21/02/2013 12:42:08 p.m.
Until I stop seeing the spouses and families of white-collar fraudsters enjoying the benefits of family trusts I will call this policy a double standard. I wonder how the people who lost money in finance company collapses feel about the perpetrators going back to live in their mansions and overseas holiday lifestyles? Remember it was the taxpayer who paid $1.775 billion - or $405 for every man woman and child in New Zealand - to bail out South Canterbury Finance. Where are the resources for investigating fraud best spend from a taxpayer point of view?
21/02/2013 11:19:20 a.m.
Nothing will change.its going to cost 200 million to recover 40 million. then more taxpayer money to process through the justice system. obviously this is about something else and people shouldnt let their emotions of beneficheries get in the way of reality. this govt is the problem.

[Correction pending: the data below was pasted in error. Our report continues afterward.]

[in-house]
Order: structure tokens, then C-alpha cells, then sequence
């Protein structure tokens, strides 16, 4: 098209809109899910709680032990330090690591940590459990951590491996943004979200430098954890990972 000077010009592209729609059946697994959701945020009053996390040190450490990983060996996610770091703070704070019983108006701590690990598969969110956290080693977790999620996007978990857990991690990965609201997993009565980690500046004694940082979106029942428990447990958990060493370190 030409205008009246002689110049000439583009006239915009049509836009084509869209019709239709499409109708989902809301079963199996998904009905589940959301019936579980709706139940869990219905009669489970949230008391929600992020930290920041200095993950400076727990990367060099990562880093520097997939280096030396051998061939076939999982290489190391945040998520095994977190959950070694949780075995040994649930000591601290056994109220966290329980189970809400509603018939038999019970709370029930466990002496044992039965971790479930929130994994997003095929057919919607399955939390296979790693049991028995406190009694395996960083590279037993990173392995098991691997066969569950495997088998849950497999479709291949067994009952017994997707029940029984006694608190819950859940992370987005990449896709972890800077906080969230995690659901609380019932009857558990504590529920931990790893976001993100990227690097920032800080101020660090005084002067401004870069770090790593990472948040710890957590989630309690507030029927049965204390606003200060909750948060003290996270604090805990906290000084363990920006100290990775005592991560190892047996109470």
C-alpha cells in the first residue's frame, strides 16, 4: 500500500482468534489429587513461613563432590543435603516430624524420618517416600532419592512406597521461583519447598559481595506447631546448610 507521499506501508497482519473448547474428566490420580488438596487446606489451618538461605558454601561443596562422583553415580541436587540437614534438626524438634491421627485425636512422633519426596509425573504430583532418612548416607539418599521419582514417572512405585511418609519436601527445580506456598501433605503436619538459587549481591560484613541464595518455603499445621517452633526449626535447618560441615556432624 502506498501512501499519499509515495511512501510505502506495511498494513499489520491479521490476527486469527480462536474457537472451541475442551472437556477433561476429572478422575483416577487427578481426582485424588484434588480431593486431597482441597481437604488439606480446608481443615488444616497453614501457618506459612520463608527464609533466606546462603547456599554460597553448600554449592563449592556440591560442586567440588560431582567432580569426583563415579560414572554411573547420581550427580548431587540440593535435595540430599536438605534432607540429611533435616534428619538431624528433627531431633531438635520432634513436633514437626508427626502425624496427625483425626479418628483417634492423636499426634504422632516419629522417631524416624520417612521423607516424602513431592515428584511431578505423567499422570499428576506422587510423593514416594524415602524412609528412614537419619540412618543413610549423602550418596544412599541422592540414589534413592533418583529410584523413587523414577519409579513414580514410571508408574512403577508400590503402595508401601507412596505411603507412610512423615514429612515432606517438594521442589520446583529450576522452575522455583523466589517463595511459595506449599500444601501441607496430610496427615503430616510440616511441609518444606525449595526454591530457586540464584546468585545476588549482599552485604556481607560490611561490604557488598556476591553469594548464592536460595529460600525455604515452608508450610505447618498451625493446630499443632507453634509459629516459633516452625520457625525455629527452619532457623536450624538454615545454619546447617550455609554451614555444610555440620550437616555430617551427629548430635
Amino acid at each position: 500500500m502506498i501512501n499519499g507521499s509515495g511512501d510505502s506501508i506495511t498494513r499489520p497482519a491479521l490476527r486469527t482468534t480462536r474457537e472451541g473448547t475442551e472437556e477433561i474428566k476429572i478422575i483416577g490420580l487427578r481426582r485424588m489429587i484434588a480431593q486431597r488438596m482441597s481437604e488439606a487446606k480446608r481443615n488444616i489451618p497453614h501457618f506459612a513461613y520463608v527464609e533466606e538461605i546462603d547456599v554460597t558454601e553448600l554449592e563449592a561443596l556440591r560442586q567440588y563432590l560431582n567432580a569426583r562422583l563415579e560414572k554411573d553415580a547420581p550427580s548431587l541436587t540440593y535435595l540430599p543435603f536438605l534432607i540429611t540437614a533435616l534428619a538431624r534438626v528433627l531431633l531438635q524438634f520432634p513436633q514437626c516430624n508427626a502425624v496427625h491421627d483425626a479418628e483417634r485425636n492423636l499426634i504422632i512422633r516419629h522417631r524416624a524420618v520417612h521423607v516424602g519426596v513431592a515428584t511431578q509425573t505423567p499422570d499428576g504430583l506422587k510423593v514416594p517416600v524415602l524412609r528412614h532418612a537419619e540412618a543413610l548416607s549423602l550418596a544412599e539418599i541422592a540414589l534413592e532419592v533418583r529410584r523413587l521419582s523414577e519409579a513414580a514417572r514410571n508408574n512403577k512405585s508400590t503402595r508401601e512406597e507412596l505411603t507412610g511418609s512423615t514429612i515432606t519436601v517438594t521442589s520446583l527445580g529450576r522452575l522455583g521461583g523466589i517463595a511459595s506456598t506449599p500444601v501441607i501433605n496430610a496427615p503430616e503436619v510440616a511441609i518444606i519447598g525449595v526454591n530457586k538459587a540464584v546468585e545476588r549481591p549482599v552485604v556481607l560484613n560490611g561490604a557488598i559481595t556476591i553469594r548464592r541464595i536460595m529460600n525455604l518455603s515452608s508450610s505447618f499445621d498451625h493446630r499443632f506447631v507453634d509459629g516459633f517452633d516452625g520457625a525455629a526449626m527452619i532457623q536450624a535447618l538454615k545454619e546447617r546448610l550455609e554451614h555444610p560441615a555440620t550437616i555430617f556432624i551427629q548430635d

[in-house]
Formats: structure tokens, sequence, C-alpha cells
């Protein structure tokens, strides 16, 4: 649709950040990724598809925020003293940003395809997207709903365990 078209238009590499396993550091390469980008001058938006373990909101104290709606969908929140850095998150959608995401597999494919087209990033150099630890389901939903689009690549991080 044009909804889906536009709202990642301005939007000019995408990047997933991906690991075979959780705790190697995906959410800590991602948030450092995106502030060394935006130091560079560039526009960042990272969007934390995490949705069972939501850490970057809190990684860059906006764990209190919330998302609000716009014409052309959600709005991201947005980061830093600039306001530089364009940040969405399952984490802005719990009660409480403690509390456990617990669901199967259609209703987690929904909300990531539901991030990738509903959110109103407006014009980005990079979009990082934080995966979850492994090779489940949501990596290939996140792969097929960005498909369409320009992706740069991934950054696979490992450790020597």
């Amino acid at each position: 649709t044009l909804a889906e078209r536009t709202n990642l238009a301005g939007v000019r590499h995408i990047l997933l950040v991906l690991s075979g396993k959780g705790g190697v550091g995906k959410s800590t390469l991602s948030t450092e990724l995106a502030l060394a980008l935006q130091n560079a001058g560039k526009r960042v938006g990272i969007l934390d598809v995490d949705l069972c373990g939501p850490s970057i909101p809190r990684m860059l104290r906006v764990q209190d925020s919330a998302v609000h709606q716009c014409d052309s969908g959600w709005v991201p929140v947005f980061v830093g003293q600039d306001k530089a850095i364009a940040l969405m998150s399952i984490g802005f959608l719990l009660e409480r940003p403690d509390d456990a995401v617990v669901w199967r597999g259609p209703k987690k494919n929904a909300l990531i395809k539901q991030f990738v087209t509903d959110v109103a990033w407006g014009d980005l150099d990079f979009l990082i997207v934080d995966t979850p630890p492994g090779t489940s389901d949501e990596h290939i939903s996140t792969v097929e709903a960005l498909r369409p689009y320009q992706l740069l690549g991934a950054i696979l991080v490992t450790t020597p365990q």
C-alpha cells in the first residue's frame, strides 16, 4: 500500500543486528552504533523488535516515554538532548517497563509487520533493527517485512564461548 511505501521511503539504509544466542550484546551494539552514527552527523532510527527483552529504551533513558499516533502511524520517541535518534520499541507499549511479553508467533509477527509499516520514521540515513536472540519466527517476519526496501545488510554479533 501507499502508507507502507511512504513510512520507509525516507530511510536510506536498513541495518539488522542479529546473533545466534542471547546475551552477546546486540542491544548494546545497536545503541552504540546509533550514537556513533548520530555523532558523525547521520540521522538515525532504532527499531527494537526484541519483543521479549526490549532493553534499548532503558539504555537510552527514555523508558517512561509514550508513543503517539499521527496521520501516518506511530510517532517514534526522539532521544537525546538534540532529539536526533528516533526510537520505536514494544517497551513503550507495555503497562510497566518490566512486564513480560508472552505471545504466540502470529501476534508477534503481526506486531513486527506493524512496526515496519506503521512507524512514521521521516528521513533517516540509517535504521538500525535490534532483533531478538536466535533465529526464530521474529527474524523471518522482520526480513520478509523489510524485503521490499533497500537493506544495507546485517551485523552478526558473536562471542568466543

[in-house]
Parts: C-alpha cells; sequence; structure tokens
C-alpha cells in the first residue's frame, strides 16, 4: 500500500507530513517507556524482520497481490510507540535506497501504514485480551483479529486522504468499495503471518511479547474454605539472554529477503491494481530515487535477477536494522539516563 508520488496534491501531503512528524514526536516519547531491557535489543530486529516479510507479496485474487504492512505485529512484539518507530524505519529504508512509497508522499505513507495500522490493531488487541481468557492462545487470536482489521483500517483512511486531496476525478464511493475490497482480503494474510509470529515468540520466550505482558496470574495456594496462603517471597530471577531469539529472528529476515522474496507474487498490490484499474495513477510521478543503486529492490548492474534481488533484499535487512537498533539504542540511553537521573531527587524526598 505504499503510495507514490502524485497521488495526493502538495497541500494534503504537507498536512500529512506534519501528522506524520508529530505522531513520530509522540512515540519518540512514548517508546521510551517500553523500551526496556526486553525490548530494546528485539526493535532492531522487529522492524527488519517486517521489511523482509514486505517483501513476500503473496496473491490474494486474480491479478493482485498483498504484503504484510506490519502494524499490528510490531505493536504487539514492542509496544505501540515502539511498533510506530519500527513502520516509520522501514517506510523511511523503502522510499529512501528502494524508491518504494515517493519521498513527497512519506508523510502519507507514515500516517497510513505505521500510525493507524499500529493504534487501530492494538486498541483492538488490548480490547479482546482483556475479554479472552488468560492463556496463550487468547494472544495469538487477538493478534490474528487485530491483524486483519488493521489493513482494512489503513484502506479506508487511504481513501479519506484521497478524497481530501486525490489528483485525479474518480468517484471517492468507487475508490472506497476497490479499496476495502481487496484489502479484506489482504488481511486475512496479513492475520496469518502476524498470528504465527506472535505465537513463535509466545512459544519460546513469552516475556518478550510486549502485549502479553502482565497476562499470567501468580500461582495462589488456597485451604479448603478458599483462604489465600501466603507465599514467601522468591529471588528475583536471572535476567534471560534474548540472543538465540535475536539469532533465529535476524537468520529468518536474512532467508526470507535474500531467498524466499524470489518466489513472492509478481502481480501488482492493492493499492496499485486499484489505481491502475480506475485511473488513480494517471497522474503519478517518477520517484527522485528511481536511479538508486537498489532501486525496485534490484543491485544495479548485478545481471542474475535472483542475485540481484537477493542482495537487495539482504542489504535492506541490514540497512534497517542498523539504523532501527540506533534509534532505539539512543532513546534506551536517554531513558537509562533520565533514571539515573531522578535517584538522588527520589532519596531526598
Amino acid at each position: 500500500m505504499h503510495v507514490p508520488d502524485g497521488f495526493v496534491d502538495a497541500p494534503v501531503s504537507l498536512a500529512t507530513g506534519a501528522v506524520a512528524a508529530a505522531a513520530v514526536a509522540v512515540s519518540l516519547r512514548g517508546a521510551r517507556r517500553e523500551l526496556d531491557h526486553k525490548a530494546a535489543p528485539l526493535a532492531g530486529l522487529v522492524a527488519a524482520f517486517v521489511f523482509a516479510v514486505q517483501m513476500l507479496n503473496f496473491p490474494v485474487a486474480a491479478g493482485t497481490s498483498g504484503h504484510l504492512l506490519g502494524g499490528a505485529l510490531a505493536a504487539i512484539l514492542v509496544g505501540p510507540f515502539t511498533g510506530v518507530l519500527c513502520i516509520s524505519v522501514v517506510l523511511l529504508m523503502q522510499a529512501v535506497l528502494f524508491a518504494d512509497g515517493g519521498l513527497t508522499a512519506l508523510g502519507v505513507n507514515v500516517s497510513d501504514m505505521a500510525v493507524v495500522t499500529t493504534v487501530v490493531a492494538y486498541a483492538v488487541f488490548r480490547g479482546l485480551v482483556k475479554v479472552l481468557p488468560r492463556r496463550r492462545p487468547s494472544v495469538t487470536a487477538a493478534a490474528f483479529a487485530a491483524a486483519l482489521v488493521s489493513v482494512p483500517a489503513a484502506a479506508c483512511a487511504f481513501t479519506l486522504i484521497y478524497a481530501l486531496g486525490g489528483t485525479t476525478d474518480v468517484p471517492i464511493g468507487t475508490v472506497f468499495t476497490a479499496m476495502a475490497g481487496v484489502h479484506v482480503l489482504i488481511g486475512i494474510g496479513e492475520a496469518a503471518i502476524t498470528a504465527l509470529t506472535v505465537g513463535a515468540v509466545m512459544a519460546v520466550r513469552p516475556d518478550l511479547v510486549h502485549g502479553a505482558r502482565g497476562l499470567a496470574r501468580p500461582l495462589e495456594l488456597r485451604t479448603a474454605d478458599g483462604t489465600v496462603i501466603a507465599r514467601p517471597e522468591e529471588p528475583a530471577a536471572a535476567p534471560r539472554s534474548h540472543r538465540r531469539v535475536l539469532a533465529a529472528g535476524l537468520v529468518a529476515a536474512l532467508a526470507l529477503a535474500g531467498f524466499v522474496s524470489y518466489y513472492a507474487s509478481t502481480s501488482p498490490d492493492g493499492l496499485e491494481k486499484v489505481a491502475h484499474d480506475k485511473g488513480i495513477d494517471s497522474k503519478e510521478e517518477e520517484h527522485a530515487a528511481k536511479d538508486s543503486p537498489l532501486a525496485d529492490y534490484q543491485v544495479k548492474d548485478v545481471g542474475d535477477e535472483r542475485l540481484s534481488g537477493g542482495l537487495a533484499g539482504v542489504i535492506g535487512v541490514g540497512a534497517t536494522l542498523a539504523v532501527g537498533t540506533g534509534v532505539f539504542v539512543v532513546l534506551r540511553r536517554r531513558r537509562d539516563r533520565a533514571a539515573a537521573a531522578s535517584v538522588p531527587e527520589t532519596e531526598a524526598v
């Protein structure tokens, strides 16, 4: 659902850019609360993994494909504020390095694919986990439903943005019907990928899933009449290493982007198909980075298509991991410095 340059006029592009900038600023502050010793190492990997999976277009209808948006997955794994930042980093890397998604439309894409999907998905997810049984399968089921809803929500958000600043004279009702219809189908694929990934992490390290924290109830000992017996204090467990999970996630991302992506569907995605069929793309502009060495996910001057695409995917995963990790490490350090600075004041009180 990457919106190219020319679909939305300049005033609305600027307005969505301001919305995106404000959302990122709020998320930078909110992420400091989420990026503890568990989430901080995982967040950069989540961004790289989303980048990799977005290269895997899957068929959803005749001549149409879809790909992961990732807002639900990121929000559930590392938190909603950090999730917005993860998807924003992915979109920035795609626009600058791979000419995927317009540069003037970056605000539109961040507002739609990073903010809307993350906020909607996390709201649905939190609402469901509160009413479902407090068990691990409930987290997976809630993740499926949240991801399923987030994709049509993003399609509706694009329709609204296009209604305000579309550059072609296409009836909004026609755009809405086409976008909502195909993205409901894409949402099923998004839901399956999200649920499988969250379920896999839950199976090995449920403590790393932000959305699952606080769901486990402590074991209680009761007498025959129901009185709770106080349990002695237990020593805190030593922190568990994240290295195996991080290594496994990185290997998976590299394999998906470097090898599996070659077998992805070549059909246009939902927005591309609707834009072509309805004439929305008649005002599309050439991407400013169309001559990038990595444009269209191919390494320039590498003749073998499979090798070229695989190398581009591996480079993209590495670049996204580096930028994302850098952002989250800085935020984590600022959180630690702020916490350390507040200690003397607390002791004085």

21/02/2013 9:52:11 a.m.
Are these hypocritical double standards surprising at all??
21/02/2013 9:19:26 a.m.
The benefit system is there to fall back on when times are tough, its not there so you can make a living out of it as that defeats the intended purpose.
I have no sympathy for those who think their entitled to more than what they should be getting and decide to rip the system off which means we as the tax payer keep paying more and more.
20/02/2013 10:29:36 p.m.
Jim Seaview wrote:
I think that the trying to reduce welfare fraud is a great idea. What worries me is their better information sharing between the likes of ACC, IRD, Housing New Zealand, the Police and the Ministry of Social Development.WOW! All of these above named Government run agencies have a history of regularly leaking confidential information not only of single clients but sometimes they leak the details of multiple clients. To think that these Government Departments are going to share information is a real concern.
20/02/2013 9:59:22 p.m.
BAZZA -it's because the left are morons and think it's OK to rip tax payers off.